The following is a timeline of the history of the city of Antananarivo, Madagascar.
|History of Madagascar
Antananarivo, also known by its colonial shorthand form Tana, is the capital and largest city of Madagascar. The administrative area of the city, known as Antananarivo-Renivohitra, is the capital of Analamanga region. The city sits at 1,280 m (4,199 ft) above sea level in the center of the island, the highest national capital by elevation among the island countries. It has been the country's largest population center since at least the 18th century. The presidency, National Assembly, Senate and Supreme Court are located there, as are 21 diplomatic missions and the headquarters of many national and international businesses and NGOs. It has more universities, nightclubs, art venues, and medical services than any city on the island. Several national and local sports teams, including the championship-winning national rugby team, the Makis are based here.
Andrianampoinimerina (1745–1810) ruled the Kingdom of Imerina on Madagascar from 1787 until his death. His reign was marked by the reunification of Imerina following 77 years of civil war, and the subsequent expansion of his kingdom into neighboring territories, thereby initiating the unification of Madagascar under Merina rule. Andrianampoinimerina is a cultural hero and holds near mythic status among the Merina people, and is considered one of the greatest military and political leaders in the history of Madagascar.
Ambohimanga is a hill and traditional fortified royal settlement (rova) in Madagascar, located approximately 24 kilometers (15 mi) northeast of the capital city of Antananarivo. It is situated in the commune of Ambohimanga Rova.
The Rova of Antananarivo is a royal palace complex (rova) in Madagascar that served as the home of the sovereigns of the Kingdom of Imerina in the 17th and 18th centuries, as well as of the rulers of the Kingdom of Madagascar in the 19th century. Its counterpart is the nearby fortified village of Ambohimanga, which served as the spiritual seat of the kingdom in contrast to the political significance of the Rova in the capital. Located in the central highland city of Antananarivo, the Rova occupies the highest point on Analamanga, formerly the highest of Antananarivo's many hills. Merina king Andrianjaka, who ruled Imerina from around 1610 until 1630, is believed to have captured Analamanga from a Vazimba king around 1610 or 1625 and erected the site's first fortified royal structure. Successive Merina kings continued to rule from the site until the fall of the monarchy in 1896, frequently restoring, modifying or adding royal structures within the compound to suit their needs.
Andriana was both the noble class and a title of nobility in Madagascar. Historically, many Malagasy ethnic groups lived in highly stratified caste-based social orders in which the andriana were the highest strata. They were above the Hova and Andevo (slaves). The Andriana and the Hova were a part of Fotsy, while the Andevo were Mainty in local terminology.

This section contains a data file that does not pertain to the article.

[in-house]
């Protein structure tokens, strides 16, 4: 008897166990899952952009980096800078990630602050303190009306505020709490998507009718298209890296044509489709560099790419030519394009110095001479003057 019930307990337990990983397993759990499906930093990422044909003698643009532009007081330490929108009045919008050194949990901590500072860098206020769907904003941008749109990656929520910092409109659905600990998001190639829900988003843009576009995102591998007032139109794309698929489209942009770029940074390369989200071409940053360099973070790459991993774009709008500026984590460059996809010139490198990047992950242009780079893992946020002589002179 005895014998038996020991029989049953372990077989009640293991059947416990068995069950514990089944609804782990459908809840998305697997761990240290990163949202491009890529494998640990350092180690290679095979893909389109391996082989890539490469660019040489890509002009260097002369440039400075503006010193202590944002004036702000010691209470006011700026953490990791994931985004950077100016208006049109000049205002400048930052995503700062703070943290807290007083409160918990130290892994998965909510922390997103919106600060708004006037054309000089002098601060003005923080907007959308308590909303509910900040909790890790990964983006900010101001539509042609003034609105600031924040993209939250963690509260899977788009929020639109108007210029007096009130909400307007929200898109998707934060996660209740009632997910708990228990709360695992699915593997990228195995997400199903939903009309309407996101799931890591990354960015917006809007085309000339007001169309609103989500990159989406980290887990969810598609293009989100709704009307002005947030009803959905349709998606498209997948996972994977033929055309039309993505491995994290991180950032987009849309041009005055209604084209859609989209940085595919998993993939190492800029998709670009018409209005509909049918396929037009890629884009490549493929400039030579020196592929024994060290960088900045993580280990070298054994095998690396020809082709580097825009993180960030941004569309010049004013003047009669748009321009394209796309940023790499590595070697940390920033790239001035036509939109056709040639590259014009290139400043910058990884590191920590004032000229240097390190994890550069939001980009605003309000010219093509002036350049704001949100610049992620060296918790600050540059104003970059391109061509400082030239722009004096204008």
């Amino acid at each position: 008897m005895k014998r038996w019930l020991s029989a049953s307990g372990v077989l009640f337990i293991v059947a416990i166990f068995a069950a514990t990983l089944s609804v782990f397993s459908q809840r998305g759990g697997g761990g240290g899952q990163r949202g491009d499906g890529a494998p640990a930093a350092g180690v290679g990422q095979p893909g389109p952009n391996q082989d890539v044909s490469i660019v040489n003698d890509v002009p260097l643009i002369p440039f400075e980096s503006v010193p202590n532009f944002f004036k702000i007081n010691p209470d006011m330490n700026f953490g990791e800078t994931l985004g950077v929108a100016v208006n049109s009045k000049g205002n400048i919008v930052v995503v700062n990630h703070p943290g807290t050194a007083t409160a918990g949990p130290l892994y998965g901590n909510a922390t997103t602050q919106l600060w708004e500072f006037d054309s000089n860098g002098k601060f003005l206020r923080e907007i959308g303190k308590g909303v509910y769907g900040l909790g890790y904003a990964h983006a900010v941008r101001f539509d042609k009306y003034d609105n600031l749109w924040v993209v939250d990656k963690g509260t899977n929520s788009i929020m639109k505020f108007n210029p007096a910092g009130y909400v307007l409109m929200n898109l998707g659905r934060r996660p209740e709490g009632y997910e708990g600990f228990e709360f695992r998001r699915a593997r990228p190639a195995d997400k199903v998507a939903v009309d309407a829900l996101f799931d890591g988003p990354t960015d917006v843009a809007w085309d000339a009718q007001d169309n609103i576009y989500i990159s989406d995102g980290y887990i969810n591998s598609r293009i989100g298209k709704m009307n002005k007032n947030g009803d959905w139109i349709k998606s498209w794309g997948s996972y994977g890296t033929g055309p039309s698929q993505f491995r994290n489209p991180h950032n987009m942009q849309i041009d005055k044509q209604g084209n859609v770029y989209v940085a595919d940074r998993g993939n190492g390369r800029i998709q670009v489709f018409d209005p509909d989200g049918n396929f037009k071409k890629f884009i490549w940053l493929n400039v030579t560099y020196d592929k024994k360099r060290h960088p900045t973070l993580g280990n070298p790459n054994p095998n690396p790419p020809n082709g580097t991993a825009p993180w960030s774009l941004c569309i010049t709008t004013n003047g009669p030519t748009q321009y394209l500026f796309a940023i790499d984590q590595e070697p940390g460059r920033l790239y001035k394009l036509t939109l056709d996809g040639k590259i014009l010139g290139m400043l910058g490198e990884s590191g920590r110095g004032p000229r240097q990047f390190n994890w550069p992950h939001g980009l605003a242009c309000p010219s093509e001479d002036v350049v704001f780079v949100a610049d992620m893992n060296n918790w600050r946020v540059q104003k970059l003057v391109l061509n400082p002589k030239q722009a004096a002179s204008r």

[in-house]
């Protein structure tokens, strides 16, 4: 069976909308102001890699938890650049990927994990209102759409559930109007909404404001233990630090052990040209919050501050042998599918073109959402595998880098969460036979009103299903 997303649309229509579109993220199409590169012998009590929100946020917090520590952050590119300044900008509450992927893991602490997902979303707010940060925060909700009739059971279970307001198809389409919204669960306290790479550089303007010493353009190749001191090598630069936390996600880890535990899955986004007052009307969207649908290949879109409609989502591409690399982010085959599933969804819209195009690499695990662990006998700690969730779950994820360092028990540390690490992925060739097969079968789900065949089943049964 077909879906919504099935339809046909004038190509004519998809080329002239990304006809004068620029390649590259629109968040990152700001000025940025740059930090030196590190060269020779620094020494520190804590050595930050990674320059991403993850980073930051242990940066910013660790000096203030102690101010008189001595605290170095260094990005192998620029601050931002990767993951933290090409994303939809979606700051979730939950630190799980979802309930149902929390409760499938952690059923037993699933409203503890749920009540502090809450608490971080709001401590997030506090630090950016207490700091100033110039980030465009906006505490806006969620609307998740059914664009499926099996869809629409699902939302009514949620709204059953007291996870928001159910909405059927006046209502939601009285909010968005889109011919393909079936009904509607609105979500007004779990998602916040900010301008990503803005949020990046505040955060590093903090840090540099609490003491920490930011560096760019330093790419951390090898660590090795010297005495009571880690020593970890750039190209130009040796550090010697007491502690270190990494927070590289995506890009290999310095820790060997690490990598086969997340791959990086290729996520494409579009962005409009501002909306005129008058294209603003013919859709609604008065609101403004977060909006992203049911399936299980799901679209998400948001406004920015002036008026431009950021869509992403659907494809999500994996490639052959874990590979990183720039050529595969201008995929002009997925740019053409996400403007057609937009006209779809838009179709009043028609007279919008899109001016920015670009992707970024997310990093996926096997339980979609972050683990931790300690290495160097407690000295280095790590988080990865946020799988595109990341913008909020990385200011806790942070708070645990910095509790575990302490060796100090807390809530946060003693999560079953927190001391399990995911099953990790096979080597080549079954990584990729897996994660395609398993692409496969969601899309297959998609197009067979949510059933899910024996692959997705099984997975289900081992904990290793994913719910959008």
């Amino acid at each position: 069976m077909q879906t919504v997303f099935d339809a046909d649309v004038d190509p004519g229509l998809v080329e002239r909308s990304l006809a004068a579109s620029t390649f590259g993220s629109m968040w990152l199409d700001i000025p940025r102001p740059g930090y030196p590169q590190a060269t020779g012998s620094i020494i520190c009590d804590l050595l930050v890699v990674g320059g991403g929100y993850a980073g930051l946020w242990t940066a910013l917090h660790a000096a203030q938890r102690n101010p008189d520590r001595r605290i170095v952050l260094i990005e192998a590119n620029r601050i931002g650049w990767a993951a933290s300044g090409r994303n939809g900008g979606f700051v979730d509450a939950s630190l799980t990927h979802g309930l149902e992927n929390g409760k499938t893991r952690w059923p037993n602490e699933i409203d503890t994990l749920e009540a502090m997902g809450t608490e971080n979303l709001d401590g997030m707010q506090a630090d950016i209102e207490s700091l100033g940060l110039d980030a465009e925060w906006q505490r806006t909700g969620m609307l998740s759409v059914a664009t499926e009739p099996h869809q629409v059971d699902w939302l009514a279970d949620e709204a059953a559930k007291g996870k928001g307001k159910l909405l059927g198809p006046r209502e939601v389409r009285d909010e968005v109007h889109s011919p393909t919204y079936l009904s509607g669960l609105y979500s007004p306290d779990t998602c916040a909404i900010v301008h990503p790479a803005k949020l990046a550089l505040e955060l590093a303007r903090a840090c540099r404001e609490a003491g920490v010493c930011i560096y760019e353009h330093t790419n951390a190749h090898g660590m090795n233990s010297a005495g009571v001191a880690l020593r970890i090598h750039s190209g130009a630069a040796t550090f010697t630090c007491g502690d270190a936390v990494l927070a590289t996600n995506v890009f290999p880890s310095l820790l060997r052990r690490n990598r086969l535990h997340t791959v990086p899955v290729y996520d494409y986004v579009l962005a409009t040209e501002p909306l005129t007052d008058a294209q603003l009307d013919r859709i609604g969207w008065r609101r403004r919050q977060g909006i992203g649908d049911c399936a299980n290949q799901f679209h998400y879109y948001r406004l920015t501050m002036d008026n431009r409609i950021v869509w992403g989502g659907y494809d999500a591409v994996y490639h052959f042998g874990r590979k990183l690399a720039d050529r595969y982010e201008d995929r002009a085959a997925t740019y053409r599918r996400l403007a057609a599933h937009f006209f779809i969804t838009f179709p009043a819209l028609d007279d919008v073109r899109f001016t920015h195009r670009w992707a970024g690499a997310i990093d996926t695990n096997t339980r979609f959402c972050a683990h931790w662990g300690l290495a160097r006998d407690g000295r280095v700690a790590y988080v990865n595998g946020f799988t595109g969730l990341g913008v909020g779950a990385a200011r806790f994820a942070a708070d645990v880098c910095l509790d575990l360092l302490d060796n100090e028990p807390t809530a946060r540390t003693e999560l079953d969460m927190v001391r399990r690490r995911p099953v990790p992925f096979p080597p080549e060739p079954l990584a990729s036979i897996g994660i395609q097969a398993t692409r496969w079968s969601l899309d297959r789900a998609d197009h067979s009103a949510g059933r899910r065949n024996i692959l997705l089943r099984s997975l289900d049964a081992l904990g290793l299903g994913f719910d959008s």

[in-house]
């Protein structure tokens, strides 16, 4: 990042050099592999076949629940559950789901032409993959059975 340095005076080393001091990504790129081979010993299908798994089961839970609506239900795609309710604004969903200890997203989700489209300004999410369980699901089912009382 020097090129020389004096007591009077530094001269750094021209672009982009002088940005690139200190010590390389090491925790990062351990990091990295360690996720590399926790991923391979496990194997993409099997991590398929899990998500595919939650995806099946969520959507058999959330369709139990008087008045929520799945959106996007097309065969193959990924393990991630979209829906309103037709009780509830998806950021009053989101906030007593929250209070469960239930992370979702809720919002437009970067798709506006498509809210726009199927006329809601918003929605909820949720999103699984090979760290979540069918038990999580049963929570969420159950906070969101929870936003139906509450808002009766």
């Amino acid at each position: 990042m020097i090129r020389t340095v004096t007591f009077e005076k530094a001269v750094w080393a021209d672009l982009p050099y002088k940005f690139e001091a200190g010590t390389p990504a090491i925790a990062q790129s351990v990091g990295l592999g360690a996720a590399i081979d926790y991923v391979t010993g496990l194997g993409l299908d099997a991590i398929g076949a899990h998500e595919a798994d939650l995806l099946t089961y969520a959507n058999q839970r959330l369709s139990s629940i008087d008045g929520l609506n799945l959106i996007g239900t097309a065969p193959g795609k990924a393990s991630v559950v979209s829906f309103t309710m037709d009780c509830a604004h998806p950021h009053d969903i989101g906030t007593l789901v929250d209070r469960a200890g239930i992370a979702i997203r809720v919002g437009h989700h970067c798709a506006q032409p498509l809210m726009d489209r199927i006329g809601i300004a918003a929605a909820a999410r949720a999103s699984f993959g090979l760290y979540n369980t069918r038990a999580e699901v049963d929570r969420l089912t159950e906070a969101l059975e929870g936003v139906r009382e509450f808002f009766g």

The Merina Kingdom, or Kingdom of Madagascar, officially the Kingdom of Imerina, was a pre-colonial state off the coast of Southeast Africa that, by the 18th century, dominated most of what is now Madagascar. It spread outward from Imerina, the Central Highlands region primarily inhabited by the Merina ethnic group with a spiritual capital at Ambohimanga and a political capital 24 km (15 mi) west at Antananarivo, currently the seat of government for the modern state of Madagascar. The Merina kings and queens who ruled over greater Madagascar in the 19th century were the descendants of a long line of hereditary Merina royalty originating with Andriamanelo, who is traditionally credited with founding Imerina in 1540.
Andrianjaka reigned over the Kingdom of Imerina in the central highlands region of Madagascar from around 1612 to 1630. Despite being the younger of King Ralambo's two sons, Andrianjaka succeeded to the throne on the basis of his strength of character and skill as a military tactician. The most celebrated accomplishment of his reign was the capture of the hill of Analamanga from a Vazimba king. There he established the fortified compound (rova) that would form the heart of his new capital city of Antananarivo. Upon his orders, the first structures within this fortified compound were constructed: several traditional royal houses were built, and plans for a series of royal tombs were designed. These buildings took on an enduring political and spiritual significance, ensuring their preservation until being destroyed by fire in 1995. Andrianjaka obtained a sizable cache of firearms and gunpowder, materials that helped to establish and preserve his dominance and expand his rule over greater Imerina.
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